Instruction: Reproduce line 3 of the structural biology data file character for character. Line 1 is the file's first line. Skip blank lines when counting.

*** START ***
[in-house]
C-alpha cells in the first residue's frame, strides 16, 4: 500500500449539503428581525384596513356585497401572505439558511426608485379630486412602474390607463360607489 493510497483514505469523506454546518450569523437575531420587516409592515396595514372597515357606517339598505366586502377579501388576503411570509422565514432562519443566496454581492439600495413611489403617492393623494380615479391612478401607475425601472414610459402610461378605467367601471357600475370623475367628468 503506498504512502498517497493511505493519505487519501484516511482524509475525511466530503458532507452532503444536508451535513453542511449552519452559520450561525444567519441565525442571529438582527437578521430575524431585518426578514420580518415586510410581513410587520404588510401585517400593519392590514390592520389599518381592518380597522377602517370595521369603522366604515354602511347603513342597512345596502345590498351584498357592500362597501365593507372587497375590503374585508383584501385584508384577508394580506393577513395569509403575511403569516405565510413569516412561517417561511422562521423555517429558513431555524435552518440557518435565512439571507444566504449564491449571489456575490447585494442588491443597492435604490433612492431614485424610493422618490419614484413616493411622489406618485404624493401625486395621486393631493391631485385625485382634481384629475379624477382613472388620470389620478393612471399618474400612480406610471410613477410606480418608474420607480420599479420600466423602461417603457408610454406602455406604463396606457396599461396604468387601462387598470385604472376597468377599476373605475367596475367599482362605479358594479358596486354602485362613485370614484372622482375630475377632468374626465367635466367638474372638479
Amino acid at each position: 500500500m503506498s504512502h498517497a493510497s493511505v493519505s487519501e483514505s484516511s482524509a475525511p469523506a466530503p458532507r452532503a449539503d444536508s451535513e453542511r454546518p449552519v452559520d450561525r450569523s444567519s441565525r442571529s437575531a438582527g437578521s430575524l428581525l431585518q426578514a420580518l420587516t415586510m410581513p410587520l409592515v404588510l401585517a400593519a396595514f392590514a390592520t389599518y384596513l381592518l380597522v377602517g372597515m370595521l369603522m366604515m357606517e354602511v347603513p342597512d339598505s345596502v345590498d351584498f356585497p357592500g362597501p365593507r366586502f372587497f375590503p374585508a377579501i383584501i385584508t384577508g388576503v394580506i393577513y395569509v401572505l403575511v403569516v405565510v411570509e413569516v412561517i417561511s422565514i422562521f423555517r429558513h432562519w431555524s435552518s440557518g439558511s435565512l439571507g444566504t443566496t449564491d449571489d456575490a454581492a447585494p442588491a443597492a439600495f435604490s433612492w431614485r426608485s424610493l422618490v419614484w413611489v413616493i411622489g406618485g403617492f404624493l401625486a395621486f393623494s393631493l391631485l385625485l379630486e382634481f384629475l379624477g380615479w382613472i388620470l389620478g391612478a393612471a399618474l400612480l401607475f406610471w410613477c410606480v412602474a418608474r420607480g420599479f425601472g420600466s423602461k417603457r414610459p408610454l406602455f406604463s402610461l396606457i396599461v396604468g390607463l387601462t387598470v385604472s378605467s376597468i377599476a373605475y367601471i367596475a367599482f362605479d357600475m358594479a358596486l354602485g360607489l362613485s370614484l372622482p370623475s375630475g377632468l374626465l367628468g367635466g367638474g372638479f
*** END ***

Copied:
Amino acid at each position: 500500500m503506498s504512502h498517497a493510497s493511505v493519505s487519501e483514505s484516511s482524509a475525511p469523506a466530503p458532507r452532503a449539503d444536508s451535513e453542511r454546518p449552519v452559520d450561525r450569523s444567519s441565525r442571529s437575531a438582527g437578521s430575524l428581525l431585518q426578514a420580518l420587516t415586510m410581513p410587520l409592515v404588510l401585517a400593519a396595514f392590514a390592520t389599518y384596513l381592518l380597522v377602517g372597515m370595521l369603522m366604515m357606517e354602511v347603513p342597512d339598505s345596502v345590498d351584498f356585497p357592500g362597501p365593507r366586502f372587497f375590503p374585508a377579501i383584501i385584508t384577508g388576503v394580506i393577513y395569509v401572505l403575511v403569516v405565510v411570509e413569516v412561517i417561511s422565514i422562521f423555517r429558513h432562519w431555524s435552518s440557518g439558511s435565512l439571507g444566504t443566496t449564491d449571489d456575490a454581492a447585494p442588491a443597492a439600495f435604490s433612492w431614485r426608485s424610493l422618490v419614484w413611489v413616493i411622489g406618485g403617492f404624493l401625486a395621486f393623494s393631493l391631485l385625485l379630486e382634481f384629475l379624477g380615479w382613472i388620470l389620478g391612478a393612471a399618474l400612480l401607475f406610471w410613477c410606480v412602474a418608474r420607480g420599479f425601472g420600466s423602461k417603457r414610459p408610454l406602455f406604463s402610461l396606457i396599461v396604468g390607463l387601462t387598470v385604472s378605467s376597468i377599476a373605475y367601471i367596475a367599482f362605479d357600475m358594479a358596486l354602485g360607489l362613485s370614484l372622482p370623475s375630475g377632468l374626465l367628468g367635466g367638474g372638479f